March Madness: Alabama, Houston, Kansas, Purdue 1 seed

First overall, Alabama, made it despite being embroiled in a murder case. Another No. 1 seed, defending national champion Kansas, is coming off a losing streak and has a coach coming out of the hospital. Another, Houston, just watched his best player go down in a heap with a terrible injury.

This year’s March Madness the seedings are anything but perfect, but the presence of these teams and all their questions at the top of the bracket could make it exactly what the NCAA wants its tournament to be—a perfectly unpredictable mess.

Most of the drama surrounding the selection of this year’s group was resolved well before Election Sunday.

Arizona State and Nevada made it out of the bubble to the 68-team field. Rutgers and Oklahoma State did not. Purdue, led by 7-foot-4 Zach Edey, edged out UCLA for the fourth and final No. 1 seed.

And in a decision everyone saw coming, the selection committee left North Carolina, last year’s national runner-up, out of the tournament. That made the Tar Heels the first team since the field was expanded to 64 teams in 1985 to start the season ranked No. 1 in the Associated Press poll and finish with a Big Dance failure.

The team they lost to, Kansas, is trying to become the first back-to-back NCAA champion since Florida in 2007.

The Jayhawks earned the No. 1 seed in the West Region, but only third overall, behind the Crimson Tide and Cougars. The Jayhawks are awaiting the return of coach Bill Self, who went to the hospital last week complaining of chest tightness and balance problems. He was fired and expected this week.

The head of the selection committee, Chris Reynolds, said it took into account every injury and every absence.

“It’s certainly something the committee has talked about throughout the year, and it certainly played a factor in the placement and selection,” said Reynolds, the athletic director at Bradley.

He said the board also didn’t ignore the lopsided losses: Two of Kansas’ seven Ls came in March to second-seeded Texas by 16 and 20 points.

“They mark it how they feel, and we’re just going to do what we need to do to get where we need to be,” Kansas forward KJ Adams said.

The tournament starts on Tuesday with two first four games. Full madness begins on Thursday with 16 games in the first round, then 16 more the next day.

Kansas’ loss to Texas on Saturday in the Big 12 semifinals is likely written into FanDuel putting the Jayhawks at 10-1 to win the title, behind South Regional Alabama (8-1 odds) and overall favorite Houston (5-1 odds), which would play the Final Four in its hometown if it wins the Midwest Regional. The semi-finals and final are scheduled for April 1 and 3 at NRG Stadium.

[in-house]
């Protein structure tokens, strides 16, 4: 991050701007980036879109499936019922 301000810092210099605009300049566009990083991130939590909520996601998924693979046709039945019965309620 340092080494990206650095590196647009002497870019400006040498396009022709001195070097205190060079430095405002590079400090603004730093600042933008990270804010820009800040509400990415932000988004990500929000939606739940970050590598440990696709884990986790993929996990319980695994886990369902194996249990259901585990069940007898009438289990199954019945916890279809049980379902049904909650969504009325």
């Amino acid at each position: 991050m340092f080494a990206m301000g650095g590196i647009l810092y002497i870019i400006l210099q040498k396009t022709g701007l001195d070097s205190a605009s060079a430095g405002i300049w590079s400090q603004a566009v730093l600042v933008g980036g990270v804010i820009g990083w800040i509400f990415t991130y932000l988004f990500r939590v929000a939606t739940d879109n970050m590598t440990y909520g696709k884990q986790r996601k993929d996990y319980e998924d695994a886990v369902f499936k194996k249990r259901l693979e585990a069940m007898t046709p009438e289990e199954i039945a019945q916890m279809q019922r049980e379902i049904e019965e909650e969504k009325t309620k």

The Cougars lost the conference title game on Sunday, in large part because they were without Marcus Sasser, the leading scorer who had left the previous day’s game early after slipping awkwardly and injuring his groin.

Purdue arguably found itself on the “1” line when it won the program’s second Big Ten Tournament title on Sunday, less than 24 hours after UCLA, also undefeated this season, lost twice to Arizona in the Pac-12 title game.

For Alabama, the SEC tournament has been a relative breeze — no one has stayed within double digits of the Tide — unlike the past two months, which have seen a near-constant flow of titles about former player Darius Miles, who has been charged with capital murder in the Jan. 15 shooting death of 23-year-old Jamee Harris.

“I’m not sure we would have predicted this,” said coach Nate Oats of the Tide, who are seeded No. 1 for the first time. “Being the No. 1 seed is great. That says what an incredible regular season we had. You still have to go win games.”

The SEC and Big Ten led the way by placing eight teams each in the 68-team field. Duke won the ACC for the 22nd time and was one of five teams from that conference in a relatively weak year.

But this tournament is always about more than big schools with big pedigrees.

Some teams to keep an eye on include 13th seed Iona, coached by legend Rick Pitino, who has the Gaels in action for the second time in three years – and some people are wondering if he will soon leave for the vacant St. Louis job. John’s. Iona received a brutal draw – a first-round matchup against fourth-seeded UConn.

There’s Southern Conference champion Furman, returning to the tournament for the first time since 1980, and MEAC champion Howard, returning to the tournament for the first time since 1992.

There’s Kennesaw State, a program that went 1-28 in 2019-20 and now finds itself in the bracket. For other dreamers, there’s Texas Southern – a team that won the conference tournament as the No. 8 seed and comes into March Madness at 14-20 for a play-in game against Fairleigh Dickinson.


AP March Madness coverage: and bracket: and -25-college-basketball-poll and

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